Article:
At The Ode To we are always curious to learn more about creativity and artistry, so we asked Amanda Lorentzon to tell us a little bit about her life, her art and her sources of inspiration.
What do you call your series of artworks?
– ´Through the Looking Glass´. The collection is a homage to Lewis Carroll’s tales of young Alice and her mischievous adventures in Wonderland.
What technique have you used?
– Step one was to acquire the help of an amazing glass artist to help materialize the vision stuck in my head. Step two was to actually start the process of creating said vision. We did this through the method of free-blowing, where the art piece base and size were created. After, we sprinkled the glass with different mixtures of ash and soot to create texture. Followed by the actual shaping, in which I started to experiment by pushing, pulling, and poking at the warm glass with different tools to find its identity. Once the glass has cooled down and been cut and polished, it was time for the silver-plating of the glass, which creates the mirroring effect. What sets this collection aside from many others is that the aim was to create imperfection. So, to enhance the whimsical and quirky character of each piece, we decided to silver-plate both the inner and outer sides, finding that the chemical reaction between the silver and the ash and soot created an additional darkness adding further dimension to the pieces.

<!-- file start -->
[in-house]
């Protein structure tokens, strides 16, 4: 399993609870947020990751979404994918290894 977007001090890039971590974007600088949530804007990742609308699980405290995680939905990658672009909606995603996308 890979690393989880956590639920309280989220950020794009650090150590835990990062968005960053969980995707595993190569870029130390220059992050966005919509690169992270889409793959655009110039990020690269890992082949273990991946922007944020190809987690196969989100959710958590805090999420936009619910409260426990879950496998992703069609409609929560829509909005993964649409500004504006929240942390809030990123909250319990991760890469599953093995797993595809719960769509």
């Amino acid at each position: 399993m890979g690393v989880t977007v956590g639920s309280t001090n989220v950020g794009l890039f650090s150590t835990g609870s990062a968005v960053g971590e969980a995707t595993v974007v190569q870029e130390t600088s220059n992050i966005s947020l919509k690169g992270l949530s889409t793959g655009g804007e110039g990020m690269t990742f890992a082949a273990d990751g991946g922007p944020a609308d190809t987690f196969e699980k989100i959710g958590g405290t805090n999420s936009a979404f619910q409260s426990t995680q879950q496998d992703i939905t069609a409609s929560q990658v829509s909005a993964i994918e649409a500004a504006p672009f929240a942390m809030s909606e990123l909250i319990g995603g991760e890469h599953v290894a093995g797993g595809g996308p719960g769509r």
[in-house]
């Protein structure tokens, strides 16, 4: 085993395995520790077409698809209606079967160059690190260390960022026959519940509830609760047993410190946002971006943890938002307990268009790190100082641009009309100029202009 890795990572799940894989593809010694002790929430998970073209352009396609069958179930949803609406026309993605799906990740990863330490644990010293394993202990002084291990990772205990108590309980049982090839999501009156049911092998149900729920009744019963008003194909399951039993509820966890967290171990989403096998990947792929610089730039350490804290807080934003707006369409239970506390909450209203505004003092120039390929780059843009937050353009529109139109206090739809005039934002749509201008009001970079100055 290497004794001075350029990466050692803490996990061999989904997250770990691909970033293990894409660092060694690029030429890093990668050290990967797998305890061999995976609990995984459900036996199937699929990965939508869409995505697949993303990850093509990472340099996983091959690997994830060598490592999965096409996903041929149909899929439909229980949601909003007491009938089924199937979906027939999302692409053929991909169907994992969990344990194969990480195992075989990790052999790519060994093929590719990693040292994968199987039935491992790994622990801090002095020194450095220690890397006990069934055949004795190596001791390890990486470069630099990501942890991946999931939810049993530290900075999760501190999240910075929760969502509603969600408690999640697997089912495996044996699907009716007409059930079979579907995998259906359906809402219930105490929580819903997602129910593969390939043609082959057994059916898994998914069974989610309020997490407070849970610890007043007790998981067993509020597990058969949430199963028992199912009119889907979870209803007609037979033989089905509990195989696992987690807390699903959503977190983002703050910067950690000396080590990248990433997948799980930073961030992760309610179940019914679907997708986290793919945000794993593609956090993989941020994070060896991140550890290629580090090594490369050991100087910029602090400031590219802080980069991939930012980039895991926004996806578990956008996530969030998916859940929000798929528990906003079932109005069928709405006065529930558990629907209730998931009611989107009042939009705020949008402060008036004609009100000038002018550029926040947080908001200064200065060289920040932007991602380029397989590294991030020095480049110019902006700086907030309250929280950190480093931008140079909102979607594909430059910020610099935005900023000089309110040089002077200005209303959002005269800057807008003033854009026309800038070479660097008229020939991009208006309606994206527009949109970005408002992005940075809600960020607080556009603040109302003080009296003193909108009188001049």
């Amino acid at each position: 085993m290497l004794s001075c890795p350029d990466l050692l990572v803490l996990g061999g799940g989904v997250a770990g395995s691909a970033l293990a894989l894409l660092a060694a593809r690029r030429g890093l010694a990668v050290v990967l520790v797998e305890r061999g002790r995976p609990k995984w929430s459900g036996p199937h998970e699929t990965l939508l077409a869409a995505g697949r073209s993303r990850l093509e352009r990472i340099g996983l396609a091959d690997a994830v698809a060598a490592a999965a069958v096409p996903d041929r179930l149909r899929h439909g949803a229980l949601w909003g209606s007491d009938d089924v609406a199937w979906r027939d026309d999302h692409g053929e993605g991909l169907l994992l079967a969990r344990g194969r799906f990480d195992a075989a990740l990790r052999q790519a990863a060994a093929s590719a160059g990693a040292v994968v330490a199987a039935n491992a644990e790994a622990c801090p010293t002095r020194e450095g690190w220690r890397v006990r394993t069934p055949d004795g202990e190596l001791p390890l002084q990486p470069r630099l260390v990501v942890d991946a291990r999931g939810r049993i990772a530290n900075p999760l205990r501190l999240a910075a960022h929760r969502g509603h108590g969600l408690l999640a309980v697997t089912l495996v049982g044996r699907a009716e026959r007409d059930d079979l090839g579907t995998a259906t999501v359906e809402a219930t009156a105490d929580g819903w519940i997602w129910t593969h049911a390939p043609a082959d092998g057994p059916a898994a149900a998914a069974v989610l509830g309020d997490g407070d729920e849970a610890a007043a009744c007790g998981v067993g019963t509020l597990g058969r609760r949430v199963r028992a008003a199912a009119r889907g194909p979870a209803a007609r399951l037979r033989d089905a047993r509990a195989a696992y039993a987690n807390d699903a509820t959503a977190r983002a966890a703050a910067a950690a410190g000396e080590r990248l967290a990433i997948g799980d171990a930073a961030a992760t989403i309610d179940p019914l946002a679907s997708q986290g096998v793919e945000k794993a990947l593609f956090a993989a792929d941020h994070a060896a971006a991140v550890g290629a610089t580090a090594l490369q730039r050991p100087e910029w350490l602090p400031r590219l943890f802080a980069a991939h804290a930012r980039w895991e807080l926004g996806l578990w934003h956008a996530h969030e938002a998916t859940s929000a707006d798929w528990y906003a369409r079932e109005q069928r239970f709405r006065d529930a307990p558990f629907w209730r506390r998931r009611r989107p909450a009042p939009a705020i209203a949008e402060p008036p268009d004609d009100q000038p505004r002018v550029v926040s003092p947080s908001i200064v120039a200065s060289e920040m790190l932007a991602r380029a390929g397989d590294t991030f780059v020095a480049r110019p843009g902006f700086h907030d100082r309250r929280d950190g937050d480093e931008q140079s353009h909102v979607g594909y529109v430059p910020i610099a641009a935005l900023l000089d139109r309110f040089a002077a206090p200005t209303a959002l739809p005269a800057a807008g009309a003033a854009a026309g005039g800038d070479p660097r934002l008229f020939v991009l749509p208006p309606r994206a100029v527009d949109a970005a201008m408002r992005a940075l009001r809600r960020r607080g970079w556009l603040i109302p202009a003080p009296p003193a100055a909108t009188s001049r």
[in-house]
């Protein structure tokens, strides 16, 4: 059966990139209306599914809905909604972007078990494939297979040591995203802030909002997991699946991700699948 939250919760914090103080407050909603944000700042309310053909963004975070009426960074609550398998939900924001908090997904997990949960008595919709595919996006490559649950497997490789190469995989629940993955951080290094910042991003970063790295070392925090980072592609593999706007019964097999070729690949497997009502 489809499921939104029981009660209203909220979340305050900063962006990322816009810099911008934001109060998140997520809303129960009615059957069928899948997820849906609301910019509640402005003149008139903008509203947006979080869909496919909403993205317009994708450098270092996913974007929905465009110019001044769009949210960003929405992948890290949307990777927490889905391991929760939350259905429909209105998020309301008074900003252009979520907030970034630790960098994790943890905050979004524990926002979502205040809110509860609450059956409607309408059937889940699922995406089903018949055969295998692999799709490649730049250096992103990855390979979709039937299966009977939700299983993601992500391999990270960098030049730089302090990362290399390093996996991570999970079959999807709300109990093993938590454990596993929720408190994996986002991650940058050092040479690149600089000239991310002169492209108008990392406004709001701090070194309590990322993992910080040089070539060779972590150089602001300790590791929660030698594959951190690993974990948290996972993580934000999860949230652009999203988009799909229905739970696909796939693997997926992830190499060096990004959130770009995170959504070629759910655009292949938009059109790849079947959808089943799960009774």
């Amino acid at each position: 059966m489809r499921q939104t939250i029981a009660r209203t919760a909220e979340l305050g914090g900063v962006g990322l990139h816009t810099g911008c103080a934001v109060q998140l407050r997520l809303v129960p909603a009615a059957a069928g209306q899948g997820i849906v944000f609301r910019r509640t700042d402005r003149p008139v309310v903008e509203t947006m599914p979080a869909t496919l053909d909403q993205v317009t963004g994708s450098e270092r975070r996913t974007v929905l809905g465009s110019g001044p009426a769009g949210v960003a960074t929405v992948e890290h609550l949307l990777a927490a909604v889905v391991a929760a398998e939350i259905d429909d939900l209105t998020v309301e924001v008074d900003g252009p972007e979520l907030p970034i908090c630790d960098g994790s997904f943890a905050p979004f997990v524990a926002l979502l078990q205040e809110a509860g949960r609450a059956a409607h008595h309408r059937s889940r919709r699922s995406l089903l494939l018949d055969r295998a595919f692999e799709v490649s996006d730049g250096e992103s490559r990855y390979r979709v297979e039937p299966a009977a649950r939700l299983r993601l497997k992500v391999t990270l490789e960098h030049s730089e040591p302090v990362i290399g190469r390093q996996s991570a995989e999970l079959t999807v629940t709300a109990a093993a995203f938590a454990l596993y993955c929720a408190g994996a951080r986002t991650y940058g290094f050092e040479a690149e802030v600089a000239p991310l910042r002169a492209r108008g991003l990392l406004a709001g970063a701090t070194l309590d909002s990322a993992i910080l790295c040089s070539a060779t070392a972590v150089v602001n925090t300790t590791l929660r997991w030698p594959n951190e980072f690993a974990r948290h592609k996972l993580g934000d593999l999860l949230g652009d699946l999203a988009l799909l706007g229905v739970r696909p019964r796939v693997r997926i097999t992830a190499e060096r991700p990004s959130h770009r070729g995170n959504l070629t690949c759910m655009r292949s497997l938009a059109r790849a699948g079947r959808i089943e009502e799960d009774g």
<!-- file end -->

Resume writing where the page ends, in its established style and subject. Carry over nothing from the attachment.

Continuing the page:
What inspired you to create the artworks you have made for The Ode To?
– The beauty of Lewis Carroll's Wonderland is that it's a world where nothing is quite what it seems and everything has been turned on its end. This collection's a combination of function/non-function meets décor, and light twists together with darkness to create something unexpected. Because everything isn’t always as it seems and, why would a looking glass simply be just a looking glass when it could be so much more?
Can you tell us about your background and how you came to be an artist?
– My background and degrees are in sustainable design; however, I see myself very much as a transdisciplinary designer and artist. Meaning I don't like limiting myself to one field or method of working. Instead, I let my curiosity steer me where I need to go, and I like to mix and combine different methods and theories to provoke conversations. If there's something I don't know how to do or don't fully understand I make it my mission to rectify that which has resulted in many unexpected projects.
How would you describe your art and aesthetics in three words?
– Questioning, experimental, and quirky.
What we love about AMANDA LORENTZON:
Amanda's technique of free-blowing, infused with ash and soot, creates reflective glass sculptures that challenge norms. The imperfection intentionally woven into each piece enhances their quirky character, inviting viewers to question reality through experimental aesthetics.